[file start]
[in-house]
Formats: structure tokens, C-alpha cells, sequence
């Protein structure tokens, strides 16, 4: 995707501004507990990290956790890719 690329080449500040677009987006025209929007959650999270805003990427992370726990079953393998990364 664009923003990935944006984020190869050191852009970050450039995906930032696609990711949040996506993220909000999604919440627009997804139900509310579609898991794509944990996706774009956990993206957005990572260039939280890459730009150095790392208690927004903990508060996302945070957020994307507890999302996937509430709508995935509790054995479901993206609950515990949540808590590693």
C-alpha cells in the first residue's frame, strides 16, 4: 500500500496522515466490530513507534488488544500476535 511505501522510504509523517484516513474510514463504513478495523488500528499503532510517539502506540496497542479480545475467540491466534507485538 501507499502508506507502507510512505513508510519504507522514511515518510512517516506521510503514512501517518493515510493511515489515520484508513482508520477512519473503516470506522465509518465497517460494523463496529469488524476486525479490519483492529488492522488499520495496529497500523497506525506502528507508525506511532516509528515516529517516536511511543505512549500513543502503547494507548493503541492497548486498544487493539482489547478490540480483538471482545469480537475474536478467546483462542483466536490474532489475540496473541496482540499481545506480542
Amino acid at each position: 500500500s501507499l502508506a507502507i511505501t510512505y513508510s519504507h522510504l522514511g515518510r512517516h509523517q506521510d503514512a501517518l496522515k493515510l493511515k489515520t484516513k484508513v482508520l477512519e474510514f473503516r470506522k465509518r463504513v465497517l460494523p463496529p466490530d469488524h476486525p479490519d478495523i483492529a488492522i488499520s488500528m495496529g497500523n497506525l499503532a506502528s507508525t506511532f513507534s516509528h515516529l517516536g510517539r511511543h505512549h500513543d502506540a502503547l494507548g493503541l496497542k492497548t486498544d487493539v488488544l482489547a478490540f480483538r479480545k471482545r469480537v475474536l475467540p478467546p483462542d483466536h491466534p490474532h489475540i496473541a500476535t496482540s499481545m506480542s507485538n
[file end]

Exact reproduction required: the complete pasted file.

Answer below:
[in-house]
Formats: structure tokens, C-alpha cells, sequence
């Protein structure tokens, strides 16, 4: 995707501004507990990290956790890719 690329080449500040677009987006025209929007959650999270805003990427992370726990079953393998990364 664009923003990935944006984020190869050191852009970050450039995906930032696609990711949040996506993220909000999604919440627009997804139900509310579609898991794509944990996706774009956990993206957005990572260039939280890459730009150095790392208690927004903990508060996302945070957020994307507890999302996937509430709508995935509790054995479901993206609950515990949540808590590693």
C-alpha cells in the first residue's frame, strides 16, 4: 500500500496522515466490530513507534488488544500476535 511505501522510504509523517484516513474510514463504513478495523488500528499503532510517539502506540496497542479480545475467540491466534507485538 501507499502508506507502507510512505513508510519504507522514511515518510512517516506521510503514512501517518493515510493511515489515520484508513482508520477512519473503516470506522465509518465497517460494523463496529469488524476486525479490519483492529488492522488499520495496529497500523497506525506502528507508525506511532516509528515516529517516536511511543505512549500513543502503547494507548493503541492497548486498544487493539482489547478490540480483538471482545469480537475474536478467546483462542483466536490474532489475540496473541496482540499481545506480542
Amino acid at each position: 500500500s501507499l502508506a507502507i511505501t510512505y513508510s519504507h522510504l522514511g515518510r512517516h509523517q506521510d503514512a501517518l496522515k493515510l493511515k489515520t484516513k484508513v482508520l477512519e474510514f473503516r470506522k465509518r463504513v465497517l460494523p463496529p466490530d469488524h476486525p479490519d478495523i483492529a488492522i488499520s488500528m495496529g497500523n497506525l499503532a506502528s507508525t506511532f513507534s516509528h515516529l517516536g510517539r511511543h505512549h500513543d502506540a502503547l494507548g493503541l496497542k492497548t486498544d487493539v488488544l482489547a478490540f480483538r479480545k471482545r469480537v475474536l475467540p478467546p483462542d483466536h491466534p490474532h489475540i496473541a500476535t496482540s499481545m506480542s507485538n